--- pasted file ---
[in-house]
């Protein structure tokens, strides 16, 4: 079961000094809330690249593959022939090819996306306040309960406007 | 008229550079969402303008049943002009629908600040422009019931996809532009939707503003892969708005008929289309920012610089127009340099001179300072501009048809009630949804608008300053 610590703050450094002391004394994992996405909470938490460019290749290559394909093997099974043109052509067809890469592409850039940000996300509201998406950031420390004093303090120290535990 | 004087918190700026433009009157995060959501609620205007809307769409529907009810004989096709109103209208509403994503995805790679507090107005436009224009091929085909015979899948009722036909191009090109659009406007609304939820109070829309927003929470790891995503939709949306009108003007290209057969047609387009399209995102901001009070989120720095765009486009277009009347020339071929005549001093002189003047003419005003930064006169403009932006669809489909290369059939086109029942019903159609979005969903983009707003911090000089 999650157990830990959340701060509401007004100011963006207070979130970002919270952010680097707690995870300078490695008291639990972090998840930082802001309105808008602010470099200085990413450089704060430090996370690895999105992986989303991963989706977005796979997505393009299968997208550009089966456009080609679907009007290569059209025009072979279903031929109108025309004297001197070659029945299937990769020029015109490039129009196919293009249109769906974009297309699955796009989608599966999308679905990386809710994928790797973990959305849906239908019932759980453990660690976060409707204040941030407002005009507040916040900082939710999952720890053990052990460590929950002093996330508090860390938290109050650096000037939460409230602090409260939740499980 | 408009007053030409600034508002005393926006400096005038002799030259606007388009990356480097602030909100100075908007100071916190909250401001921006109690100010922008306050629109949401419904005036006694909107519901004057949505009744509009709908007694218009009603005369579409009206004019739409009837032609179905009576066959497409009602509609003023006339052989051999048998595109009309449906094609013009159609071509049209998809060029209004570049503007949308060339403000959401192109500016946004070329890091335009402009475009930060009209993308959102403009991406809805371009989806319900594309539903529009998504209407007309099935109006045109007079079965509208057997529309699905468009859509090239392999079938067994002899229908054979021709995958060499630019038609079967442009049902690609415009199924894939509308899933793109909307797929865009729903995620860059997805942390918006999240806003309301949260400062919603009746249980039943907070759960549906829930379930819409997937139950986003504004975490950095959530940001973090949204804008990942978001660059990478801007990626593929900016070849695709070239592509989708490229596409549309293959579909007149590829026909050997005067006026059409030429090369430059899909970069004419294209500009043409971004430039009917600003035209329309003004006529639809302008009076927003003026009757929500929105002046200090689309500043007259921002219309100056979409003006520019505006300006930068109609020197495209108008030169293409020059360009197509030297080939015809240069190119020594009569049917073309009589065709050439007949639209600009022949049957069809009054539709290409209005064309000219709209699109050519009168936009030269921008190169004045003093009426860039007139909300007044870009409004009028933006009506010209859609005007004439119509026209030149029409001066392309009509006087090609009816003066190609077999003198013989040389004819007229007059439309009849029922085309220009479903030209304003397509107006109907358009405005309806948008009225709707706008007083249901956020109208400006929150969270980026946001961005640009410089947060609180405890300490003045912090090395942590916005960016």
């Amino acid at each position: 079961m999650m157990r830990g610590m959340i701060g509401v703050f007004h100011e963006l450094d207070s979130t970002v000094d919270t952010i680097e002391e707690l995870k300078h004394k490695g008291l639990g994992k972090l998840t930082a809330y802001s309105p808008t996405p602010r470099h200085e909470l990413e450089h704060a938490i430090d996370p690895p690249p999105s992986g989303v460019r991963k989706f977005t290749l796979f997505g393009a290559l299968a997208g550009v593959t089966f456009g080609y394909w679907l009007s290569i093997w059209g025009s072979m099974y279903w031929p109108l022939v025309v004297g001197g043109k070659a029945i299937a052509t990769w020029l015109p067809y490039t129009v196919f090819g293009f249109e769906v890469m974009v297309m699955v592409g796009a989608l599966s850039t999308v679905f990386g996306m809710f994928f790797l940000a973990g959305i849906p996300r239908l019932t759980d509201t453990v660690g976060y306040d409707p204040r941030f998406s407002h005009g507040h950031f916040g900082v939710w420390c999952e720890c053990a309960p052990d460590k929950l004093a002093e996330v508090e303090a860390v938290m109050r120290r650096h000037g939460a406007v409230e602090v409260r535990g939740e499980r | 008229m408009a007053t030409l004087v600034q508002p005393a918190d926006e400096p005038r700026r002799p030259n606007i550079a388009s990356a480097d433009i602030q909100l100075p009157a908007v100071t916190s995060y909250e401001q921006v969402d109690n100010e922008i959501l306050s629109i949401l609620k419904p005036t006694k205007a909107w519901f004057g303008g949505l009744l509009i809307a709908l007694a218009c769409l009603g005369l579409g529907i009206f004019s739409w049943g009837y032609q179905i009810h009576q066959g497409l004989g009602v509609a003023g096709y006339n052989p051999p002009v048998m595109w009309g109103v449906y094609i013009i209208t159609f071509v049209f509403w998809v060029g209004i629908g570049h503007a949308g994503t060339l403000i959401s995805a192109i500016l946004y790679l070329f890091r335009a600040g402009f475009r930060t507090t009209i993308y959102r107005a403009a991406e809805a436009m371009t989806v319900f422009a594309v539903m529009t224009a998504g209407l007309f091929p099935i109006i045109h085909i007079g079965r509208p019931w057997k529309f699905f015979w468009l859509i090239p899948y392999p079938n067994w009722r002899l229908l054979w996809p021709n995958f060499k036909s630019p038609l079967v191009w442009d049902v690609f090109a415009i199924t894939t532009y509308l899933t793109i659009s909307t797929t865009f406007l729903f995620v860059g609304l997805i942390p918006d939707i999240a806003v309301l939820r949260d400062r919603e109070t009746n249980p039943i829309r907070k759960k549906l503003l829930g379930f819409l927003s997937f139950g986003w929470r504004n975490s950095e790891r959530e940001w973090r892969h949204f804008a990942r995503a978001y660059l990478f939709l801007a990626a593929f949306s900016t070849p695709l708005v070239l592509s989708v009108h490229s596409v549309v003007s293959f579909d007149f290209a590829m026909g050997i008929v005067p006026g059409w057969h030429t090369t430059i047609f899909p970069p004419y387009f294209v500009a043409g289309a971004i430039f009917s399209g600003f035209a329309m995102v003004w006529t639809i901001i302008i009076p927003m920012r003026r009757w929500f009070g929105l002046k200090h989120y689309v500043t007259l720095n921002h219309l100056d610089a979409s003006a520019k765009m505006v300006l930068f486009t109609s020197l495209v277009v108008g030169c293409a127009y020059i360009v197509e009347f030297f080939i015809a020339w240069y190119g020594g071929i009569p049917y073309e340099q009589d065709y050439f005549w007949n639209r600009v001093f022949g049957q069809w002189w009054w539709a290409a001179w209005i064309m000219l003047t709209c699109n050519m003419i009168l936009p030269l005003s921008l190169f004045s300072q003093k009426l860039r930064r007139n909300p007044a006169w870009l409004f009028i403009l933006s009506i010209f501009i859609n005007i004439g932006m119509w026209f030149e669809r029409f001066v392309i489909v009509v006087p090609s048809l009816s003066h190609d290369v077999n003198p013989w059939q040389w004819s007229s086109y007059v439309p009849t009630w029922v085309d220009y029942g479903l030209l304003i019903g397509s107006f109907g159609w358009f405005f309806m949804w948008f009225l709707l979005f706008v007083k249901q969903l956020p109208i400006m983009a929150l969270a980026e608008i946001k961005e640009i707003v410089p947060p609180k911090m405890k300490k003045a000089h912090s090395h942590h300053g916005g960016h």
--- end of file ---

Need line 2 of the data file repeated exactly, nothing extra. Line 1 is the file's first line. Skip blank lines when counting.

């Protein structure tokens, strides 16, 4: 079961000094809330690249593959022939090819996306306040309960406007 | 008229550079969402303008049943002009629908600040422009019931996809532009939707503003892969708005008929289309920012610089127009340099001179300072501009048809009630949804608008300053 610590703050450094002391004394994992996405909470938490460019290749290559394909093997099974043109052509067809890469592409850039940000996300509201998406950031420390004093303090120290535990 | 004087918190700026433009009157995060959501609620205007809307769409529907009810004989096709109103209208509403994503995805790679507090107005436009224009091929085909015979899948009722036909191009090109659009406007609304939820109070829309927003929470790891995503939709949306009108003007290209057969047609387009399209995102901001009070989120720095765009486009277009009347020339071929005549001093002189003047003419005003930064006169403009932006669809489909290369059939086109029942019903159609979005969903983009707003911090000089 999650157990830990959340701060509401007004100011963006207070979130970002919270952010680097707690995870300078490695008291639990972090998840930082802001309105808008602010470099200085990413450089704060430090996370690895999105992986989303991963989706977005796979997505393009299968997208550009089966456009080609679907009007290569059209025009072979279903031929109108025309004297001197070659029945299937990769020029015109490039129009196919293009249109769906974009297309699955796009989608599966999308679905990386809710994928790797973990959305849906239908019932759980453990660690976060409707204040941030407002005009507040916040900082939710999952720890053990052990460590929950002093996330508090860390938290109050650096000037939460409230602090409260939740499980 | 408009007053030409600034508002005393926006400096005038002799030259606007388009990356480097602030909100100075908007100071916190909250401001921006109690100010922008306050629109949401419904005036006694909107519901004057949505009744509009709908007694218009009603005369579409009206004019739409009837032609179905009576066959497409009602509609003023006339052989051999048998595109009309449906094609013009159609071509049209998809060029209004570049503007949308060339403000959401192109500016946004070329890091335009402009475009930060009209993308959102403009991406809805371009989806319900594309539903529009998504209407007309099935109006045109007079079965509208057997529309699905468009859509090239392999079938067994002899229908054979021709995958060499630019038609079967442009049902690609415009199924894939509308899933793109909307797929865009729903995620860059997805942390918006999240806003309301949260400062919603009746249980039943907070759960549906829930379930819409997937139950986003504004975490950095959530940001973090949204804008990942978001660059990478801007990626593929900016070849695709070239592509989708490229596409549309293959579909007149590829026909050997005067006026059409030429090369430059899909970069004419294209500009043409971004430039009917600003035209329309003004006529639809302008009076927003003026009757929500929105002046200090689309500043007259921002219309100056979409003006520019505006300006930068109609020197495209108008030169293409020059360009197509030297080939015809240069190119020594009569049917073309009589065709050439007949639209600009022949049957069809009054539709290409209005064309000219709209699109050519009168936009030269921008190169004045003093009426860039007139909300007044870009409004009028933006009506010209859609005007004439119509026209030149029409001066392309009509006087090609009816003066190609077999003198013989040389004819007229007059439309009849029922085309220009479903030209304003397509107006109907358009405005309806948008009225709707706008007083249901956020109208400006929150969270980026946001961005640009410089947060609180405890300490003045912090090395942590916005960016």